LOS ANGELES (Reuters) - As McDonald's Corp prepares yet another plan to revive its business, company watchers have the following advice: reconnect with lower income consumers who remain faithful to the brand, improve wages and ease the financial burden on operators.
Steve Easterbrook, the company's new chief executive, on May 4 will announce his plan to reinvent McDonald's as a "modern, progressive burger company" that is more responsive to global diners' increasing demand for fresh, less processed and more customized food.
The company signaled its plan for a fresh start after reporting another quarter of disappointing financial results. It declined to provide further details ahead of the announcement.
Easterbrook has helped forge previous restructuring plans at the world's largest hamburger chain. They include simplifying complicated menus, flattening management structure, closing hundreds of underperforming restaurants and removing important human antibiotics from its chicken production.
Faith Popcorn, founder and CEO of marketing consulting firm BrainReserve, would like to see McDonald's embrace the lower-income consumers that account for a big share of its diners and employees.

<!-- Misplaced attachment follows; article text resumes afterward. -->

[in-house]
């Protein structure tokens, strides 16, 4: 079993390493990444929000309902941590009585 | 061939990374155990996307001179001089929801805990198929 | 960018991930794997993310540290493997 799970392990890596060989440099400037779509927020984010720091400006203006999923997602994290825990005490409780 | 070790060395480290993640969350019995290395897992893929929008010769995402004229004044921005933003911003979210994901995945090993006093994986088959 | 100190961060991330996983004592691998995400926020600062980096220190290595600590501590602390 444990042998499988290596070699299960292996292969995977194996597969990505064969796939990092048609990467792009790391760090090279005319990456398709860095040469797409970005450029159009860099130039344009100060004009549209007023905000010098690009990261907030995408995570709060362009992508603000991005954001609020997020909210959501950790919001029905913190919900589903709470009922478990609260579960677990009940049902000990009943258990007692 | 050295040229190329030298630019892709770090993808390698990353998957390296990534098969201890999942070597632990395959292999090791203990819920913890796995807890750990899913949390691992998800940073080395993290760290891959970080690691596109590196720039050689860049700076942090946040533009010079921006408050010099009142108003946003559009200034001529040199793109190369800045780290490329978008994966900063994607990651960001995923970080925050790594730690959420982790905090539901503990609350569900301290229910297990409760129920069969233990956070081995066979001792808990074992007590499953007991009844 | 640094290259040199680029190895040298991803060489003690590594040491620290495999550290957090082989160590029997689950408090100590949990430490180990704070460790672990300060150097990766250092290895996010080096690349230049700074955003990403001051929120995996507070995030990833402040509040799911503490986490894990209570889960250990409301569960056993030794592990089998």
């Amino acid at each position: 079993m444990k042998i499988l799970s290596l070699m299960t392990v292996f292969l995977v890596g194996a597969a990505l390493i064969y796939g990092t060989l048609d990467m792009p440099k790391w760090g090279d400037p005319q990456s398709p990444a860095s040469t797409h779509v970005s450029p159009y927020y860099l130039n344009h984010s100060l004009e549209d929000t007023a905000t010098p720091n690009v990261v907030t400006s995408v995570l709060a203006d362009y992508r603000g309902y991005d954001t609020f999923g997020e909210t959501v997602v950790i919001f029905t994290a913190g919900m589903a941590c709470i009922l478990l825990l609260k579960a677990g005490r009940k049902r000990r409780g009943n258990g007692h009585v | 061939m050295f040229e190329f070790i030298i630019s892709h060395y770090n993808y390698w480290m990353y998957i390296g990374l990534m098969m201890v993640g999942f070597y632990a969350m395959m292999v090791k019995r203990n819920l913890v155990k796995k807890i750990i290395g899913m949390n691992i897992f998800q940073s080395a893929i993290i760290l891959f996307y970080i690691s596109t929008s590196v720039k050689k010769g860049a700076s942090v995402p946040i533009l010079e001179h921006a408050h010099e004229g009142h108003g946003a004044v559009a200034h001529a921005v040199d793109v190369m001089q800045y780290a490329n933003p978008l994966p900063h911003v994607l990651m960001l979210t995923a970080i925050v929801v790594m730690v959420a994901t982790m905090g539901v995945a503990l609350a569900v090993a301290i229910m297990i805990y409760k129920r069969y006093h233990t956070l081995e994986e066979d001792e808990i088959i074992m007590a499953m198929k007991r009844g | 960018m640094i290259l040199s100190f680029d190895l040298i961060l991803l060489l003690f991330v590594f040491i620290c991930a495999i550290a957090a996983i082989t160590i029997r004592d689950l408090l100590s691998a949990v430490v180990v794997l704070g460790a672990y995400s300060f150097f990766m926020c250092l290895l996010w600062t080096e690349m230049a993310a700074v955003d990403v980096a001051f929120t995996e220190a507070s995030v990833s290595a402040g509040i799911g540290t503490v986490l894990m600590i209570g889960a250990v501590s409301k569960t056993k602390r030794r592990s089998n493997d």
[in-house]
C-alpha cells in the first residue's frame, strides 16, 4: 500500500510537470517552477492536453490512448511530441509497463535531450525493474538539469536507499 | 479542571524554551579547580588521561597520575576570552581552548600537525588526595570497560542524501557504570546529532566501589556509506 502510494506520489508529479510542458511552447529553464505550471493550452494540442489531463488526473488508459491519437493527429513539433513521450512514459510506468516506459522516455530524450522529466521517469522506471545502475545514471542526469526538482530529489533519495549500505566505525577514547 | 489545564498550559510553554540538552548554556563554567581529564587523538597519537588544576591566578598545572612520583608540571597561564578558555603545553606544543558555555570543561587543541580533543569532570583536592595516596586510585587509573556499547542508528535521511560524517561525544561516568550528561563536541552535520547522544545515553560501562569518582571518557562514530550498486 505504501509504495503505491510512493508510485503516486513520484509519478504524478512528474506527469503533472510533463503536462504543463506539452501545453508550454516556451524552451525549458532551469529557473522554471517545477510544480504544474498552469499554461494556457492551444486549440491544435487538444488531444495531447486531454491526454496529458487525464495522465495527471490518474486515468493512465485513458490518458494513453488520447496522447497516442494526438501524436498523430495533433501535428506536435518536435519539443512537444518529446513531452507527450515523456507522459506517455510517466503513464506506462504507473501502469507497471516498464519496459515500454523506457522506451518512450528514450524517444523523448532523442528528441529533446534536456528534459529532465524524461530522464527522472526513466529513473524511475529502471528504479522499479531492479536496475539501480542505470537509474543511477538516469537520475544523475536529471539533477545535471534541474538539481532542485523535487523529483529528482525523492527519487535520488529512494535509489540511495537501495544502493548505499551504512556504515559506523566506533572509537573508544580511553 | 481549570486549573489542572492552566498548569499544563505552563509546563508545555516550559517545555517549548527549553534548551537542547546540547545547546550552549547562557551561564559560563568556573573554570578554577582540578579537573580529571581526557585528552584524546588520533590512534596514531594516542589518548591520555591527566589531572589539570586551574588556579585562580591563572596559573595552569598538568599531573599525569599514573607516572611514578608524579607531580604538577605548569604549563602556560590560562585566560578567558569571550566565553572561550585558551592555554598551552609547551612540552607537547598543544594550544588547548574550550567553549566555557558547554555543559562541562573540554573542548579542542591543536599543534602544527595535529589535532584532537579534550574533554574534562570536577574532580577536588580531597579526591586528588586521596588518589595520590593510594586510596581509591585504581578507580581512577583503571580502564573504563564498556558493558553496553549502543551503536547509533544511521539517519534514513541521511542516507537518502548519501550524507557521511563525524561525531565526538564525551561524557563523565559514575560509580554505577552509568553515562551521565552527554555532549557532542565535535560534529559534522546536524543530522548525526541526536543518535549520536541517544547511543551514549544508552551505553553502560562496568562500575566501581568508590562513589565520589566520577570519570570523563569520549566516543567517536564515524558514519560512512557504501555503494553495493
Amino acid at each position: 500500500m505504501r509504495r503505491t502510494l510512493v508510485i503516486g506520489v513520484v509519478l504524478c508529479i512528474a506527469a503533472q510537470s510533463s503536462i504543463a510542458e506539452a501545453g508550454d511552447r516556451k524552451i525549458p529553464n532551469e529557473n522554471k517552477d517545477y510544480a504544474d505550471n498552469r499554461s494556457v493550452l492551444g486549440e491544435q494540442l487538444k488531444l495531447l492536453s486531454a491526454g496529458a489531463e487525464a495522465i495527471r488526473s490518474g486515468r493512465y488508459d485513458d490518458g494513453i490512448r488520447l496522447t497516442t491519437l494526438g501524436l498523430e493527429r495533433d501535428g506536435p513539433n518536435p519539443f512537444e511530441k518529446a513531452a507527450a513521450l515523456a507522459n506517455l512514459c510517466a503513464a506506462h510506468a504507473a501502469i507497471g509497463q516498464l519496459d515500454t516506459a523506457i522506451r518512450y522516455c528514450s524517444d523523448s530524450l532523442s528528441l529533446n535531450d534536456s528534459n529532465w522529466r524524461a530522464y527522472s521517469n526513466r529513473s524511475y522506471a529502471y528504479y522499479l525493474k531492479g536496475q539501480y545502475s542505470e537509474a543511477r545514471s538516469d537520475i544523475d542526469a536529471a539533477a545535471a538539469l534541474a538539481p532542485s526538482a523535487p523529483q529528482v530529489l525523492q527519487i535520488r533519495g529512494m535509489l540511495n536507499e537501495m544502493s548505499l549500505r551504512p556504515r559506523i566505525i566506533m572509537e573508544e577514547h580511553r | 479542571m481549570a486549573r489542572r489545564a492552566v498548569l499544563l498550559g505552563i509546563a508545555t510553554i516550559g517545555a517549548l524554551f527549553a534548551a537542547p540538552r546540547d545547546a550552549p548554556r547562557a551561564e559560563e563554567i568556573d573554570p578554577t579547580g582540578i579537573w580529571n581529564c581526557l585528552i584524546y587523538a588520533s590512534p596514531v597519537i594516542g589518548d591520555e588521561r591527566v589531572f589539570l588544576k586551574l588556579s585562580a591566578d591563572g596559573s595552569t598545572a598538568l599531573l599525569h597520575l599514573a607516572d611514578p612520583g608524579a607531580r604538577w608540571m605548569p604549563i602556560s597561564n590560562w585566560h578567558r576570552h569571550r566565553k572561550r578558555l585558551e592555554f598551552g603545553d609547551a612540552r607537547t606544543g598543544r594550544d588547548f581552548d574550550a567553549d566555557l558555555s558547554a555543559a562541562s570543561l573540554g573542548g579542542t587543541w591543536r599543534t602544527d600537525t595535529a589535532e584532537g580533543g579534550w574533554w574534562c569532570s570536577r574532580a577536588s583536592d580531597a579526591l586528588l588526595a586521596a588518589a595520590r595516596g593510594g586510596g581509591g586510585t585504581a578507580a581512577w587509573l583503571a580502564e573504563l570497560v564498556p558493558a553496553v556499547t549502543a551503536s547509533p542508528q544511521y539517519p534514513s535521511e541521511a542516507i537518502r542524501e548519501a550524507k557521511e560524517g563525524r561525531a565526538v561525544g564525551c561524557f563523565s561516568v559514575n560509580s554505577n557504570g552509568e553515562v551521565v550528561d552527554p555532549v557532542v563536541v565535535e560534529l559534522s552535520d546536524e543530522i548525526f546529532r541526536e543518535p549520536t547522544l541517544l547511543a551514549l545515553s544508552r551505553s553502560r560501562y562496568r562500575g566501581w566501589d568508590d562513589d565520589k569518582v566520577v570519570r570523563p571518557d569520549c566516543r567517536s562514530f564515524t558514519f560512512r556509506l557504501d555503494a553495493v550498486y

"They should be the champions of the 99 percent," said Popcorn, who has worked with McDonald's in the past and advised some of the best known U.S. consumer brands, including Coca-Cola Co and Campbell Soup Co.
She advised the company to take concrete steps, such as serving healthier fast food and encouraging franchisees to follow McDonald's corporate leadership to raise wages for restaurant crew members.
U.S. franchisees in a recent survey said their relations with McDonald's Corp had hit a new low. They called on the company to implement changes to help their bottom lines.
The franchisees, who operate nearly 90 percent of McDonald's U.S. restaurants, worry the company is trying too hard to be all things to all people. They called on management to significantly downsize the menu and rethink a plan for custom burgers that they worry will be labor-intensive and expensive.
One franchisee also called for cost relief.
"Nothing would ignite owner/operators more than lower rent and service fees," said the franchisee, whose identity was not revealed.
McDonald's rivals such as Wendy's Co and Burger King have boosted their financials by selling virtually all their restaurants to franchisees.
McDonald's could make a similar move by increasing the percentage of its global franchised restaurants to 90 percent from 80 percent, said RBC Capital Markets analyst David Palmer.
"We believe that the management gets it," Palmer said, adding that the question is how long it will take to turn the ship.
Reporting by Lisa Baertlein in Los Angeles; Editing by Michele Gershberg and Andrew Hay